Organizational Change

In: Business and Management

Submitted By indsin64
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A Process for Changing Organizational Culture

Kim Cameron University of Michigan Business School 701 Tappan Street Ann Arbor, Michigan 48109 734-615-5247 kim_cameron@umich.edu

To be published in Michael Driver (Ed.) The Handbook of Organizational Development 2004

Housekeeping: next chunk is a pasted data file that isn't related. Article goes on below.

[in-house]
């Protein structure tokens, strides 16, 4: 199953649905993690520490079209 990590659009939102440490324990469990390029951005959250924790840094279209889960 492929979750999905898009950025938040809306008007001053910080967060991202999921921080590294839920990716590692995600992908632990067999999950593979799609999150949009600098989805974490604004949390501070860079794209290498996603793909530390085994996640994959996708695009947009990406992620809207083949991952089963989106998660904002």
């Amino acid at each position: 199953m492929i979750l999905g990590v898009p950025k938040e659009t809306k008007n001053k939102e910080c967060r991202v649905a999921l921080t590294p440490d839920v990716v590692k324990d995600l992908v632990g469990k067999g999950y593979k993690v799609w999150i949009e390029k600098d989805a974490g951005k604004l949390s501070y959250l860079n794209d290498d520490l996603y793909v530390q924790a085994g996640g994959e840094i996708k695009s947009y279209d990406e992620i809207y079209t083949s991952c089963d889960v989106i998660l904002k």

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A Process for Changing Organizational Culture Kim Cameron University of Michigan Much of the current scholarly literature argues that successful companies--those with sustained profitability and above-normal financial returns--are characterized by certain well-defined external conditions. These conditions include having (1) high barriers to entry (e.g., the difficulty of other firms entering the market, so few, if any, competitors exist), (2) nonsubstitutable products (e.g., others cannot duplicate the firm’s product, and no alternatives exist), (3) a large market share (e.g., the firm can capitalize of economies of scale and efficiencies by dominating the market), (4) buyers with low bargaining power (e.g., purchasers of the firm’s products become dependent on the firm because they have no other alternative sources) (5) suppliers with low bargaining power (e.g., suppliers to the firm become dependent because they have no other alternative customers), (6) rivalry among competitors (e.g., incentives to improve are a product of rigorous competition), and (7) rare products or services (e.g., offering something that no other company provides) (Porter, 1980; Barney, 1995). Unquestionably, these are desirable features that clearly should enhance financial success. A substantial amount of research supports the importance of these factors. However, what is remarkable is that the most successful U.S. firms in the last 20 years have had none of these competitive advantages. The top five performers in the last two decades of the twentieth century—before the dot.com bubble—who literally blew away the…...

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